Jeez, what the hell was I missing? Slumdog Millionaire came out about a month and a half ago, received unanimous critical praise, and numerous awards. And I just got around to seeing it. Yeah, what’s wrong with me. Well, it was worth the wait.

Slumdog Millionaire tells the story of Jamal Malik, a impoverished boy living in India. One day, he is granted a spot to play on the Indian version of “Who Wants To Be A Millionaire.” No expects him to get very far, he’s a slumdog after all. But, to everyone’s surprise, he goes farther then anyone has ever gone, raking in the cash. Unfortunately, the authorities don’t believe that someone like Jamal could be that smart, and they arrest him. During his interrogation, his life story is revealed as he explains how he answered each question. 
All the actors, especially Dev Patel as Jamal, and Freida Pinto as his love, Latika. Both are very compelling and convincing as these two people, down on their luck, and their love story irresistible. The other main character falls to Madhur Mittal as Jamal’s brother, Salim. He’s also incredibly good as this ambitious and apparently evil guy. You will despise him throughout the entire movie until he performs the necessary act of redemption. All the performances are fantastic, but, since everyone involved is unknown, they probably won’t hear their names being called on Oscar night. 
At first glance, you may think that this is just some Bollywood movie, directed by some guy no one in America has ever heard of. Not so. It is actually directed by Danny Boyle, who, in my opinion, is the most diverse director ever. That may seem like a bold statement, but let’s review. Mr. Boyle has tackled the stomach churning drug story (Trainspotting), psychological horror (The Beach), the zombie apocalypse (28 Days Later…), the feel good family flick (Millions), and sci-fi thriller (Sunshine). Yeah, quite a resume. The thing is, he has never really failed at putting his own spin on a well known genre, and Millionaire is no exception. Every scene has that certain flair, that certain look that is custom of Bollywood. All those bright, neon lights of the city, mixed with the brown of the surrounding desert makes this one good looking film. Boyle has always been exceptional at bringing out compelling and interesting characters amid a somewhat ludicrous premise. The premise of Millionaire is a bit more plausible then a group of astronauts creating new sun with a nuke, and this makes the characters seems so much more real. He can’t however avoid a cliche ridden third act. As the movie careens towards it’s uplifting ending, it throws all those heartwarming cliches, like the girl running answering the phone on the last question to profess her love.  Oh, damn, sorry about that. Even so, it brings a smile to your face. Boyle even throws in a dance sequence in the end credits, as if to remind everyone that this is a Bollywood movie, through and through. Boyle is a masterful director. It’s high time he got some recognition.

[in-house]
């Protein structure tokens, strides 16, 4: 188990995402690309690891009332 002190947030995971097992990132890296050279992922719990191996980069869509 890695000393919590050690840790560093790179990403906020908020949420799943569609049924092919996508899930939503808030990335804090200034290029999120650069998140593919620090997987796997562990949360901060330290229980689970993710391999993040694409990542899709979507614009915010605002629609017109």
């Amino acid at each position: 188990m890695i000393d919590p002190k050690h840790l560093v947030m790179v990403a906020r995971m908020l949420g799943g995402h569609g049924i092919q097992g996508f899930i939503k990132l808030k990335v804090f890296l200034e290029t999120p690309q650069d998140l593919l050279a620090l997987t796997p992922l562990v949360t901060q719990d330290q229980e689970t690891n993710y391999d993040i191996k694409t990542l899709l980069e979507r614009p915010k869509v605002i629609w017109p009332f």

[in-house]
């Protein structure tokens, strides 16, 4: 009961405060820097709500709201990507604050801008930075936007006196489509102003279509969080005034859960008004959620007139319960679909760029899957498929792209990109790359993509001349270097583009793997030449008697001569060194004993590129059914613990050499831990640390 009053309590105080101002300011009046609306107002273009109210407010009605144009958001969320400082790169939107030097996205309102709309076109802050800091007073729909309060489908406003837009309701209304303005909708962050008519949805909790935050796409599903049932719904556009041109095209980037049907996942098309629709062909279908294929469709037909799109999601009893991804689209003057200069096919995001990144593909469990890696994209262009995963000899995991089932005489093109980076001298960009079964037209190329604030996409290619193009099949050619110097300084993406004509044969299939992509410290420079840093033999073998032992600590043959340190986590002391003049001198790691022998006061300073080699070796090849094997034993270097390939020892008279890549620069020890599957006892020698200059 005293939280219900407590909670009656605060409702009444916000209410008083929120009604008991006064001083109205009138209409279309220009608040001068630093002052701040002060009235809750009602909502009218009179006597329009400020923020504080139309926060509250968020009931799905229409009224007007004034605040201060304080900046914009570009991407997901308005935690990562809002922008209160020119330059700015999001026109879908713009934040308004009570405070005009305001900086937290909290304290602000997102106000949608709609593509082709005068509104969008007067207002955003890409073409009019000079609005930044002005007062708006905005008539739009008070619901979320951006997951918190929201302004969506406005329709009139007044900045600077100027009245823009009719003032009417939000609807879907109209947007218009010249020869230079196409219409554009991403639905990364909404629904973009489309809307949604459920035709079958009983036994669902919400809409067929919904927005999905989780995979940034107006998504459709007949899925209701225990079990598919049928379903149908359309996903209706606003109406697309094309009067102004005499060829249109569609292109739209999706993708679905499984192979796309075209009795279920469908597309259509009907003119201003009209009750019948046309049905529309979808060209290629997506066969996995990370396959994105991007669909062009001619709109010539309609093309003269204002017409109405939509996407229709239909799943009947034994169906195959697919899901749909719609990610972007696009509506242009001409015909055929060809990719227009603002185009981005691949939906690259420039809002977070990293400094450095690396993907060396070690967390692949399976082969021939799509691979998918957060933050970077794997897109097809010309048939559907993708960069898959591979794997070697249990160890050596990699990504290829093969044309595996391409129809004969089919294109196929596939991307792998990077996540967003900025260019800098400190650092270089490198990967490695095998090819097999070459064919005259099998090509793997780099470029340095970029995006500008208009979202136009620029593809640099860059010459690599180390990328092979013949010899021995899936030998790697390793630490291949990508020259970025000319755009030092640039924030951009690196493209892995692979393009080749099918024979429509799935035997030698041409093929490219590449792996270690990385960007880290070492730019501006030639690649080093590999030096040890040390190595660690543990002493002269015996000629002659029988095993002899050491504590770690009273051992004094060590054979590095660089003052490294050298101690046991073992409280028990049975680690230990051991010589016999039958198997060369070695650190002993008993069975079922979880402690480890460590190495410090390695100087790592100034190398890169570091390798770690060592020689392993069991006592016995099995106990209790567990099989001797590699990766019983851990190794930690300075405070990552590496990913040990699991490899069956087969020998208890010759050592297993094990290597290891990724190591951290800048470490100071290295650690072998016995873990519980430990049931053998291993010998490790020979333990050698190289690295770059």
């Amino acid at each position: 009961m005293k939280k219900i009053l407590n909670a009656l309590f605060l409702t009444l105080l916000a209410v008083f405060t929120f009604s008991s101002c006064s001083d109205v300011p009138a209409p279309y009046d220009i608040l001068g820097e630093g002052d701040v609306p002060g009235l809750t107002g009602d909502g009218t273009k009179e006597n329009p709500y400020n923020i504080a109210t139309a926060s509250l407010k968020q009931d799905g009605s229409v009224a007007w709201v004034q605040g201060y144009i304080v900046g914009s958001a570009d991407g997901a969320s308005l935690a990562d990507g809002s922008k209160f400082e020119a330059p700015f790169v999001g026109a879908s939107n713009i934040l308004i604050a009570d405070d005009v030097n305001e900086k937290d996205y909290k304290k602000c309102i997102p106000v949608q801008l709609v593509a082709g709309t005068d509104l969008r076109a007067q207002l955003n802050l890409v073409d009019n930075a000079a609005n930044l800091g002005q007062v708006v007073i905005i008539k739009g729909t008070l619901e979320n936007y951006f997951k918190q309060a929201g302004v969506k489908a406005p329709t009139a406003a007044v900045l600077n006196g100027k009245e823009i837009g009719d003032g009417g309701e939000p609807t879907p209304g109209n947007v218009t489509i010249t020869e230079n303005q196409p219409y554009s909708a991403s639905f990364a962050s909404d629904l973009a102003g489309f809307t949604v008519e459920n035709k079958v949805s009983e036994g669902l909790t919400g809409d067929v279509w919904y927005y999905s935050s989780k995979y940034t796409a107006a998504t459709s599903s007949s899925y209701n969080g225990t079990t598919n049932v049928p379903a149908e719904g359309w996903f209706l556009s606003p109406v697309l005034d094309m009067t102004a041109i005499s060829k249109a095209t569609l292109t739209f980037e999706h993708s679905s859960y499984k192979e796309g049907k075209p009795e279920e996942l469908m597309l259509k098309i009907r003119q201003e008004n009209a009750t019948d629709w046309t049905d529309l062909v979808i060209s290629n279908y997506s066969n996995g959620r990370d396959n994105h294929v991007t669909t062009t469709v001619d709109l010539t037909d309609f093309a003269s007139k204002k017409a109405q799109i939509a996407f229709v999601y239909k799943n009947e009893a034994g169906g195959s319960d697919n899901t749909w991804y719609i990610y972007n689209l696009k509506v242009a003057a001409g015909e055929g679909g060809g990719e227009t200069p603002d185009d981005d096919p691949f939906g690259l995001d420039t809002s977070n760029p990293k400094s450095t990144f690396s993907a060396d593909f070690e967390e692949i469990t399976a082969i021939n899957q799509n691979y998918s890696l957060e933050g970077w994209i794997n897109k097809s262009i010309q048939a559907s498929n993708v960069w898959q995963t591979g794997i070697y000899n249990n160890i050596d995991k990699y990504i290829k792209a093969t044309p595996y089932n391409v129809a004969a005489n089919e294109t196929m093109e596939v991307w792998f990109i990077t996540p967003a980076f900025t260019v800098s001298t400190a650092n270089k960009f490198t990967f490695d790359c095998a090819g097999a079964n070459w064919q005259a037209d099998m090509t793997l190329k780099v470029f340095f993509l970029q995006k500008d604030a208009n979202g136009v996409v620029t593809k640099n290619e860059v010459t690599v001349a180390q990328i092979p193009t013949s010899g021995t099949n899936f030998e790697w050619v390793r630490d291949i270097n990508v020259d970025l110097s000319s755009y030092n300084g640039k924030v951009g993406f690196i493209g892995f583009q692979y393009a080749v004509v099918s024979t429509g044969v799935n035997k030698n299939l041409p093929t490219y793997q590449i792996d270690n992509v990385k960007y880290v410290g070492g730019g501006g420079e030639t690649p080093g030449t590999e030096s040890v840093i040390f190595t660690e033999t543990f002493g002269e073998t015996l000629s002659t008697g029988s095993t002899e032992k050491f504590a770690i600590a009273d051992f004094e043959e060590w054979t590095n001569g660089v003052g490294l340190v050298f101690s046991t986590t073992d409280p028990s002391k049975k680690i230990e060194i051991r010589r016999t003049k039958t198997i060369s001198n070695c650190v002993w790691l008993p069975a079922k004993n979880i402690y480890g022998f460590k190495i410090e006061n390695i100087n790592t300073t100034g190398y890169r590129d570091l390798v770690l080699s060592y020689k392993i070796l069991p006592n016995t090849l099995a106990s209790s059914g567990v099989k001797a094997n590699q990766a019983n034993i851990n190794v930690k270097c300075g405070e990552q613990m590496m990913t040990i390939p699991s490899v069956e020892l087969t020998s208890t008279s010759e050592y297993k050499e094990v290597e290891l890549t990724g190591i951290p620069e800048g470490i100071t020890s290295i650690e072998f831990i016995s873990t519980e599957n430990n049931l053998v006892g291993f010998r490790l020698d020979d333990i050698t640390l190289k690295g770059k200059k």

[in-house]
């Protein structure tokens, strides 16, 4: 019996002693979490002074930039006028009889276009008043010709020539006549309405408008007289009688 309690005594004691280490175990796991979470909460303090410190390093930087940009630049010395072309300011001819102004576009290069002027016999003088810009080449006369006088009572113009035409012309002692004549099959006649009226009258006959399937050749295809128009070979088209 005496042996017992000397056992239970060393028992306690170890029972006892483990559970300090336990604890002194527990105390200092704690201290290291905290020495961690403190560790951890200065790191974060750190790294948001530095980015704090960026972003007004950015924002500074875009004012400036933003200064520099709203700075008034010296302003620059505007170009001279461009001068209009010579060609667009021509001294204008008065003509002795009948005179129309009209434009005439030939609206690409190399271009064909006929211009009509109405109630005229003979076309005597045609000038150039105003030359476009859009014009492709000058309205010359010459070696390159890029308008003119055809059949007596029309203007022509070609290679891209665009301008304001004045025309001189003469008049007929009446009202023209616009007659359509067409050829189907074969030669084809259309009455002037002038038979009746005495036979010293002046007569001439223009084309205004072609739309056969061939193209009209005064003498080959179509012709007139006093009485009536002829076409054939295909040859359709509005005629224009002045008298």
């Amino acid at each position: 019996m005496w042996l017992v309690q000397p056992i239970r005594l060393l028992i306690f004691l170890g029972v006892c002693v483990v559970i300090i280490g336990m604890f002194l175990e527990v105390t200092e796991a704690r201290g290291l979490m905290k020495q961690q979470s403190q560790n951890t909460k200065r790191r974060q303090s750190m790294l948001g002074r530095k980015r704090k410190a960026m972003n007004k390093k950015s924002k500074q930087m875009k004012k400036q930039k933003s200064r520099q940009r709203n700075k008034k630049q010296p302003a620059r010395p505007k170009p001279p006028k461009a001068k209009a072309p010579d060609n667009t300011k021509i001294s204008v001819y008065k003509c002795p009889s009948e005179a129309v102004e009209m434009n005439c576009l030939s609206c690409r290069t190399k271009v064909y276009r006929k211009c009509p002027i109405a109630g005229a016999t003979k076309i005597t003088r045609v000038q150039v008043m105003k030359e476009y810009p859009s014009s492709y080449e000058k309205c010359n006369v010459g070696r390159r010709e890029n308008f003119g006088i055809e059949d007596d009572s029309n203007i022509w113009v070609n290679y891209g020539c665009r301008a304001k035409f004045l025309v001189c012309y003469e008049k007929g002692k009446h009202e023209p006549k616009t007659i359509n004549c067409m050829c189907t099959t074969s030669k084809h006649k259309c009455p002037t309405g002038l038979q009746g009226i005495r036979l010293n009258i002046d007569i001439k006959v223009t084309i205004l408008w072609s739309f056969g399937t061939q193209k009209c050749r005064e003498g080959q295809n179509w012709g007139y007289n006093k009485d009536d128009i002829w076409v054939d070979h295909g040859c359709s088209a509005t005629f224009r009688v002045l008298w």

Slumdog Millionaire is truly a fantastic, moving, visually stunning love story. It’s already been placed on many “Best of the Year,” lists, and it’s definitely going on mine. It’s not really groundbreaking, but it is great, certainly Boyle’s best. See it. Not only will you see a good movie, but you’ll learn some trivia too. A